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By the late 1950’s, a mountainous pile containing 133,000 tons of radioactive wastes had accumulated.In the 1960s, researchers for the Atomic Energy Commission’s Mound Laboratory near Dayton, Ohio determined that the waste residues sitting at the St.Louis County, in violation of federal standards; they contained an estimated 43,000 tons of radioactive uranium processing wastes and contaminated soil.Now under the national news media spotlight, a landfill adjoined to the West Lake dump has experienced a growing underground fire for the past five years.In the first place, these wastes, which will become increasingly more radioactive for at least 1,000 years, should have never been dumped without regard to federal law and then allowed to sit there for more than four decades.The landfill fire, first detected in 2010, underscores a systematic failure by the US nuclear weapons program, the Nuclear Regulatory Commission and the Environmental Protection Agency to correct this transgression.An official for the Republic Corporation, which owns the landfill, contends the fire is moving away from the wastes.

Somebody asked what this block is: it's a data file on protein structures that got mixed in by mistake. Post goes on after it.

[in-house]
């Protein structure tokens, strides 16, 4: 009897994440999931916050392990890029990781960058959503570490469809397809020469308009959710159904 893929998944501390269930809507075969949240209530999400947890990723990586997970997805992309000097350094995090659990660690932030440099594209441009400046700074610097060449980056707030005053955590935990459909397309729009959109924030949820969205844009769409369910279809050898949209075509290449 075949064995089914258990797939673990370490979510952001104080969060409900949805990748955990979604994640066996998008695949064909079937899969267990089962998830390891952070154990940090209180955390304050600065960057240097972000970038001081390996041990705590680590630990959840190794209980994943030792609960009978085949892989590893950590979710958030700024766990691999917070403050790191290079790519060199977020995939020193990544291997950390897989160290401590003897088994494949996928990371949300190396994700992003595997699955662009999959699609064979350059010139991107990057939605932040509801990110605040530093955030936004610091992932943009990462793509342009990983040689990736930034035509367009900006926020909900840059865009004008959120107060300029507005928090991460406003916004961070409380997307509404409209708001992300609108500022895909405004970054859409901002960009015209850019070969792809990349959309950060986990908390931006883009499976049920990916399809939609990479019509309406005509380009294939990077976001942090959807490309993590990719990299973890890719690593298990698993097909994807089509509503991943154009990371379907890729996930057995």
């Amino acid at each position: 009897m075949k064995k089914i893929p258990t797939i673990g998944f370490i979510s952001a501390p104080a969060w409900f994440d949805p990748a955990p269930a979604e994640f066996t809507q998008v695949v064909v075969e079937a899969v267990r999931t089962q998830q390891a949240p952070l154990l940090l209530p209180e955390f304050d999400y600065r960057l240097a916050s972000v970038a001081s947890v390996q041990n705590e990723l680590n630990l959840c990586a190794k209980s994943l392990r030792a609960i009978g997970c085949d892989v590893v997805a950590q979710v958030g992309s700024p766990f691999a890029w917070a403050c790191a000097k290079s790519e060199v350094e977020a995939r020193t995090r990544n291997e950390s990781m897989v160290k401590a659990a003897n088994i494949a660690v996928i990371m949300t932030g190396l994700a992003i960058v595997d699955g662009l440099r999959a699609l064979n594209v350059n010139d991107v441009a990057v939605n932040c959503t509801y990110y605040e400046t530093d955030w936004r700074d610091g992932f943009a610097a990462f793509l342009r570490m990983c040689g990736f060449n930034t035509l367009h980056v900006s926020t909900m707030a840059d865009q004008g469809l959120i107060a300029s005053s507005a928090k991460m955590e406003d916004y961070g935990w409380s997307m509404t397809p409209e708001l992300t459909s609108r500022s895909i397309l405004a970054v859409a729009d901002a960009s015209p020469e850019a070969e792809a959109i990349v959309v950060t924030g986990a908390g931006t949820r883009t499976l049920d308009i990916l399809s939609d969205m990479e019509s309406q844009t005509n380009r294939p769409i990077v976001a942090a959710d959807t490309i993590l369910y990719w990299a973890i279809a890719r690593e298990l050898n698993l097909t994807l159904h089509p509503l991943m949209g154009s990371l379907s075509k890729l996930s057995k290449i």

“EPA will use all available enforcement authorities to ensure implementation of this work.”The underground barrier is not enough.A clear indication of the spread of contamination from the site was one overriding fact: Nearly all the radioactive samples we gathered had distinctive characteristics of material processed at the Mallinckrodt Plant. By 1946, the Mallinckrodt plant had run out of storage room and started trucking waste to land at the St.Louis airport, where it sat exposed to the elements for nearly two decades.If these wastes were sitting on the Energy Department's Hanford site in Washington state—which is also close to significant numbers of people and a major drinking water supply—their removal, isolation, and disposal would be high priorities.But unlike Hanford, where there is an enforceable environmental compliance agreement with the Energy Department, the West Lake problem was allowed to slip, by default, through the bureaucratic cracks, contaminating the environment for decades while the government did little or nothing.

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